Robert Augustus Masters

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Revisioning The Inner Child

  • May 22, 2015
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The “inner child” often gets reduced to a cuddly concept, something to wrap our mind around — or something perhaps to reject or disown, because the whole idea seems childish or shameful to us. But we all do have in us — and not just in our mind! — a place of prerational vulnerability, innocence, wonder, and curiosity.

And this childlike domain, whatever we call it, is not all love and light, for it, inevitably, contains much of our history. To explore it is to come face to face with plenty of our conditioning. Leaving this unexplored and untouched, especially out of some notion that the past is past, simply impoverishes us, reducing us to little more than adulterated children controlled by our conditioning, no matter how “grown-up” we may seem.

The “inner child” — which isn’t an entity but a psychoemotional configuration — is calling for two primary things: To be genuinely loved and to be protected.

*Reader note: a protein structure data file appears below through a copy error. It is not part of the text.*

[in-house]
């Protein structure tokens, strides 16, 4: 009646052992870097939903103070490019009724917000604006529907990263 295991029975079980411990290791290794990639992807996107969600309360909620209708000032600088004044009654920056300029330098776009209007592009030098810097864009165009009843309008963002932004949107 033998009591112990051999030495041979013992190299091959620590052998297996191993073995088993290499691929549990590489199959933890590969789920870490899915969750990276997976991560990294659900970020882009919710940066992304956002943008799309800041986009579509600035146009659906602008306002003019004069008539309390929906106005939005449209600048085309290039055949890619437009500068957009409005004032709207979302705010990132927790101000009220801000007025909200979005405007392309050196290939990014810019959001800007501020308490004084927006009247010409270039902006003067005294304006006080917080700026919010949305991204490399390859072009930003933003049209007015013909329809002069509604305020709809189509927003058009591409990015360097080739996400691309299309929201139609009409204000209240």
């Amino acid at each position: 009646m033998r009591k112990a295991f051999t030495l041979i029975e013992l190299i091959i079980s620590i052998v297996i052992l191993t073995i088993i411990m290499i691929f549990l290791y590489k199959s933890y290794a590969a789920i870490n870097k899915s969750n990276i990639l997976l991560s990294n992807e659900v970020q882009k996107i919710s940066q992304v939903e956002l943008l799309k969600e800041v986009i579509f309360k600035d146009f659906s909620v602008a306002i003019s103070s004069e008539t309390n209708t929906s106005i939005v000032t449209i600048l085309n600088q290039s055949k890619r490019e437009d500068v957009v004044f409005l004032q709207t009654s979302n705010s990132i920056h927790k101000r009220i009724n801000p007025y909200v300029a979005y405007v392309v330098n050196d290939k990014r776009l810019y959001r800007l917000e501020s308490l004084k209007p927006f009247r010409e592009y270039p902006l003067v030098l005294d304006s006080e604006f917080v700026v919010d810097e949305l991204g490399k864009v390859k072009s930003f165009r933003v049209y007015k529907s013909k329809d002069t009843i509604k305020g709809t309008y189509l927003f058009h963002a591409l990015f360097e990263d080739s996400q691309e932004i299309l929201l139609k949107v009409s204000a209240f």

Many get lost in their inner child’s world, identifying with that little boy or girl, leaving themselves at the mercy of their “inner critic,” feeling powerless before its shaming “I-know-what’s-best-for-you onslaughts — just like a child being attacked by an aggressively shaming parent. Plenty of us get caught up in the child within, and others flee it, clinging to a false maturity.

There is, thankfully, another way, centered by an ongoing intimacy with our inner child — or, put another way, by our capacity to truly parent ourselves.

Real maturity doesn’t mean we’ve left our childlike dimensions behind, but rather that we cherish and protect them, while maintaining a perspective that has discerning room for all that we are. In this we don’t just grow up, but grow into, grow down, grow in all directions without losing touch with our roots and true ground.